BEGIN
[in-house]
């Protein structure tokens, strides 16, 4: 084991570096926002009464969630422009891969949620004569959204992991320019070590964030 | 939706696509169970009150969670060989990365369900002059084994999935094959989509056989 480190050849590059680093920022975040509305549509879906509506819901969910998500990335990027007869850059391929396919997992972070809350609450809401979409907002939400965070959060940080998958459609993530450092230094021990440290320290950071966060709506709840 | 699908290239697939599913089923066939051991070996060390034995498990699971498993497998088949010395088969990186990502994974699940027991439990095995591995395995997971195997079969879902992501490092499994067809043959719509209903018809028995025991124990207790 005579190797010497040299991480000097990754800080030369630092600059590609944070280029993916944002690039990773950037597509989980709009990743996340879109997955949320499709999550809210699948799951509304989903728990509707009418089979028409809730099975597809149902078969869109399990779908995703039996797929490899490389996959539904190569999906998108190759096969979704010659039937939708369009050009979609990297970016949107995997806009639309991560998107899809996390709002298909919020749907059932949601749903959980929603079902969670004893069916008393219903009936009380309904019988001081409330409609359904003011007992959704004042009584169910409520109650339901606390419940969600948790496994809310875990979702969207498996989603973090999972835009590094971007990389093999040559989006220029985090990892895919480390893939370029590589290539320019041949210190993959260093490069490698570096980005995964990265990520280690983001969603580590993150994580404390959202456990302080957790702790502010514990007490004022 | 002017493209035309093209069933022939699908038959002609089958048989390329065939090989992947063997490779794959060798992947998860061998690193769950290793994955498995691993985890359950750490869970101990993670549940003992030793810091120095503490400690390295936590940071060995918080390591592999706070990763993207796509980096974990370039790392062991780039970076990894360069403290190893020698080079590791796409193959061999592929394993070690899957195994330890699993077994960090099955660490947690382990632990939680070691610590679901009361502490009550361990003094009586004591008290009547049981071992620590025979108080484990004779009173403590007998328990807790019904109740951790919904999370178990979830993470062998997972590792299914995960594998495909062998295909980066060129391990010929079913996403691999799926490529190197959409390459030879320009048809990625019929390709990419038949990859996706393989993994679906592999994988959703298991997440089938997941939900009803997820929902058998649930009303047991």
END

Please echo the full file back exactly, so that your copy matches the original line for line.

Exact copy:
[in-house]
């Protein structure tokens, strides 16, 4: 084991570096926002009464969630422009891969949620004569959204992991320019070590964030 | 939706696509169970009150969670060989990365369900002059084994999935094959989509056989 480190050849590059680093920022975040509305549509879906509506819901969910998500990335990027007869850059391929396919997992972070809350609450809401979409907002939400965070959060940080998958459609993530450092230094021990440290320290950071966060709506709840 | 699908290239697939599913089923066939051991070996060390034995498990699971498993497998088949010395088969990186990502994974699940027991439990095995591995395995997971195997079969879902992501490092499994067809043959719509209903018809028995025991124990207790 005579190797010497040299991480000097990754800080030369630092600059590609944070280029993916944002690039990773950037597509989980709009990743996340879109997955949320499709999550809210699948799951509304989903728990509707009418089979028409809730099975597809149902078969869109399990779908995703039996797929490899490389996959539904190569999906998108190759096969979704010659039937939708369009050009979609990297970016949107995997806009639309991560998107899809996390709002298909919020749907059932949601749903959980929603079902969670004893069916008393219903009936009380309904019988001081409330409609359904003011007992959704004042009584169910409520109650339901606390419940969600948790496994809310875990979702969207498996989603973090999972835009590094971007990389093999040559989006220029985090990892895919480390893939370029590589290539320019041949210190993959260093490069490698570096980005995964990265990520280690983001969603580590993150994580404390959202456990302080957790702790502010514990007490004022 | 002017493209035309093209069933022939699908038959002609089958048989390329065939090989992947063997490779794959060798992947998860061998690193769950290793994955498995691993985890359950750490869970101990993670549940003992030793810091120095503490400690390295936590940071060995918080390591592999706070990763993207796509980096974990370039790392062991780039970076990894360069403290190893020698080079590791796409193959061999592929394993070690899957195994330890699993077994960090099955660490947690382990632990939680070691610590679901009361502490009550361990003094009586004591008290009547049981071992620590025979108080484990004779009173403590007998328990807790019904109740951790919904999370178990979830993470062998997972590792299914995960594998495909062998295909980066060129391990010929079913996403691999799926490529190197959409390459030879320009048809990625019929390709990419038949990859996706393989993994679906592999994988959703298991997440089938997941939900009803997820929902058998649930009303047991």